Despite such merits, minor quibbles emerge from Andrews' general presentation of culture. If anything, he may have unwittingly exaggerated the extent of drunkenness and criminality among the foreign-speaking cement workers in Ilasco's early decades because of his reliance on individual court cases and English-language newspapers. Moreover, Andrews' belated discussion of the gender gap would have been more useful if it had been incorporated earlier into the text. It must have had important implications for a predominantly male work force, the existence of a rough-and-tumble labor camp, and the slow process of community building. Slight reorganization would have strengthened his overall case.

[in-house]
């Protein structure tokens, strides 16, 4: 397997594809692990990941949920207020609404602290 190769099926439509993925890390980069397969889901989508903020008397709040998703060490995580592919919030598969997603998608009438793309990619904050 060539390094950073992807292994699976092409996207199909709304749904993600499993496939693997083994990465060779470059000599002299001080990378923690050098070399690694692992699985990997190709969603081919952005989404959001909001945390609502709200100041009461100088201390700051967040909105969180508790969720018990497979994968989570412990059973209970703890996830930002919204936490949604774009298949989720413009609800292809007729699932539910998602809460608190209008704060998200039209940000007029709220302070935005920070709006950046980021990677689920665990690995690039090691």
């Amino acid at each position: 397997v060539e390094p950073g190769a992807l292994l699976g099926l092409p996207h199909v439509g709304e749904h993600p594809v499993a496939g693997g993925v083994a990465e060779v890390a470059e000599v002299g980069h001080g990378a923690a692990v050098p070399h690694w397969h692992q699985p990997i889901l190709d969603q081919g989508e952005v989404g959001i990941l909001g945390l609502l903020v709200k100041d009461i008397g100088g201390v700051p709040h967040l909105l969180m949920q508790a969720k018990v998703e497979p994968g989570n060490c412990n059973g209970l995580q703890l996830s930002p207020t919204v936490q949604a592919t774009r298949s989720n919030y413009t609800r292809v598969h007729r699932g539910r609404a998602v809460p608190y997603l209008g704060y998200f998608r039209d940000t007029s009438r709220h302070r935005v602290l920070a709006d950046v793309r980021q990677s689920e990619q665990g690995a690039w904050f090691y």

Another great strength of City of Dust is that the author has successfully placed Ilasco's working people within the context of the broader society and the powerful business and governmental forces that shaped so much of their lives. In so doing, he has further humanized his subjects. After 1910, their options for collective action and reform were much more limited than they had been before. The demise of radical alternatives in 1910, and the nonexistence of a viable local labor movement afterward, meant that they lived, worked, and tried to build a community of their own within the very narrow limits industrial capitalism then imposed on them. Andrews justifiably emphasizes the importance of a militant national labor movement, the Wagner Act, and an actively supportive federal government for the successful unionization of Ilasco workers during World War II. At the same time, he devotes considerable worthy attention to the lucrative contracts that came to the cement company from the New Deal state and to the subsequent anti-union conservative political environment that greatly benefited Universal Atlas and its successors.